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No Touchy

You're young, you're gifted, you're gay. Keep away, dude. You ain't nothin'. Under the law, you still can't get married, can't file a joint tax return, can't adopt kids, and — maybe the ultimate insult, as well as a senseless rebuff that makes pariahs of a whole class of people — can't donate blood to help victims of natural disasters.

When a Bloodmobile paid New Times a visit last week, a technician urged staffers to contribute. Plasma supplies have been depleted by Hurricane Katrina, he said, and there's a desperate need for new donors. But when a gay New Times employee stepped up and offered his blood, he was turned down. Here's the catch: Any man who's had sex with another man since 1977 is not allowed to donate.

Tailpipe realizes there are people for whom AIDS will always be a "gay disease," despite the fact that there are probably more HIV-positive heterosexuals in the world than homosexuals. But the 'Pipe thought the issue of infected blood had been dispensed with among enlightened people in the mid-1980s, when highly effective screening techniques were developed.

Not as far as the federal government is concerned. It's federal regulations that are allegedly protecting the nation's blood banks from all that tainted gay blood.

"We are not being prejudicial against the gay community," Bruce Lenes, medical director for Community Blood Centers of South Florida, insists, "even though we may appear to do so." The feds are just as particular about other groups, he adds. For example, Lenes' organization can't accept blood from people who've visited Europe for six months or more in recent years — because of the theoretical risk of transmitting Mad Cow Disease from eating British beef. "Probably 0.00001 percent are at risk," says Lenes, yet the guidelines eliminate even that thin possibility.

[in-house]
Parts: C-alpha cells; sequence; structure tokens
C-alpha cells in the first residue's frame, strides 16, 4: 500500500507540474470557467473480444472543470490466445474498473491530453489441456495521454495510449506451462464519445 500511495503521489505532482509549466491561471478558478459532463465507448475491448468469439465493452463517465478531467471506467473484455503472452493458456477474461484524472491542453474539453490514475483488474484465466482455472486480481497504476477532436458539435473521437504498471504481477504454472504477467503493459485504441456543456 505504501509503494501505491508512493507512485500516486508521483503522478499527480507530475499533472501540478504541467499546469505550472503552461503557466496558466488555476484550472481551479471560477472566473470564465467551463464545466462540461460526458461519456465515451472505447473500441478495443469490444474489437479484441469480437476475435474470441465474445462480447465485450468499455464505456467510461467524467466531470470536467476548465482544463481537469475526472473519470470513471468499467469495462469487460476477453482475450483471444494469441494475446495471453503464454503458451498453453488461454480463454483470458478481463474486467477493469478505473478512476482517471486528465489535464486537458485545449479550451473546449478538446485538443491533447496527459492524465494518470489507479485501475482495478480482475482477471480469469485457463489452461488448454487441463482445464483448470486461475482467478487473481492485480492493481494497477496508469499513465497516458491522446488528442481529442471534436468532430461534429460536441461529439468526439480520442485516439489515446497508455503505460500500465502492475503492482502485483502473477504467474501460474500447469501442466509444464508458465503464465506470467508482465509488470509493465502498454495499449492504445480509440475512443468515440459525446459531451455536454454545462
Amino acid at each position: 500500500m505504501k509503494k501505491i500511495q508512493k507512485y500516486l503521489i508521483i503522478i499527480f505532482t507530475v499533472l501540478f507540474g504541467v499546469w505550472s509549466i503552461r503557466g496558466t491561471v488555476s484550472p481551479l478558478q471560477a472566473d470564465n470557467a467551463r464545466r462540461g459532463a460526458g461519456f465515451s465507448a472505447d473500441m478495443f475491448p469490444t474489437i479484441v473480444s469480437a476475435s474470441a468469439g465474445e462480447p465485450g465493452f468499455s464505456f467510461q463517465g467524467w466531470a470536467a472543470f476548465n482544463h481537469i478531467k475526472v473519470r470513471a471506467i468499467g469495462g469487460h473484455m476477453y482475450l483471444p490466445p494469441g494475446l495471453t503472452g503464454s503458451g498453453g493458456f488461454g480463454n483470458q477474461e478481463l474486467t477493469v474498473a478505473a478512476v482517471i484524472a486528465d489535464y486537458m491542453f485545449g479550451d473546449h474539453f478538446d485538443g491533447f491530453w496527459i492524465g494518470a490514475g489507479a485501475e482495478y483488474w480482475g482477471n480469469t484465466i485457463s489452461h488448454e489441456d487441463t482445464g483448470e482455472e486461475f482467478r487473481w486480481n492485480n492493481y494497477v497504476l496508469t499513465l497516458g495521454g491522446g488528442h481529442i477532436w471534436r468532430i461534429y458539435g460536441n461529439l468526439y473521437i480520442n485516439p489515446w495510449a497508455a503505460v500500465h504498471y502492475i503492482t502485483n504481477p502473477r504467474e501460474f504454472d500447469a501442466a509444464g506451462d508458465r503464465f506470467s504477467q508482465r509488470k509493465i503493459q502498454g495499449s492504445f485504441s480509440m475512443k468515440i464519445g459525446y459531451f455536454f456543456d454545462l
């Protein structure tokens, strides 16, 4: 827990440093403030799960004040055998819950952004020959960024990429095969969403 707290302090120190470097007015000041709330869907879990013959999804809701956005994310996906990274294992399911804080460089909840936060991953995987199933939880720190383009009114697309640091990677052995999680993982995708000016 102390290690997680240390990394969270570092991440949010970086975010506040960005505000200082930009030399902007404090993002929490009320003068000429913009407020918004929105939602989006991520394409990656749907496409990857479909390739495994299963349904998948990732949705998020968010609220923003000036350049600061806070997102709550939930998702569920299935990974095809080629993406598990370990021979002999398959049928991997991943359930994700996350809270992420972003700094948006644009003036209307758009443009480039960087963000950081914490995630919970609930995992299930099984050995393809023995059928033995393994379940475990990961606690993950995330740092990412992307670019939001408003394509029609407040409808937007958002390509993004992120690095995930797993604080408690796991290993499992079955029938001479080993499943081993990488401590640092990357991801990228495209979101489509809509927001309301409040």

Still, antibody screening tests for HIV-1 have been in use since 1985. In 1996, even more effective antigen test kits were approved by the Food and Drug Administration. What about those? Is it possible that Community Blood Centers is not testing all of its donated blood?

"It's all discriminatory and has been for 20 years," Mark Ketcham, former president of the Gay and Lesbian Community Centers of South Florida, says dismissively. "If you even look lustfully at another man, they're not going to take your blood. I think that's why blood donations went down after AIDS started. All gay men stopped giving blood."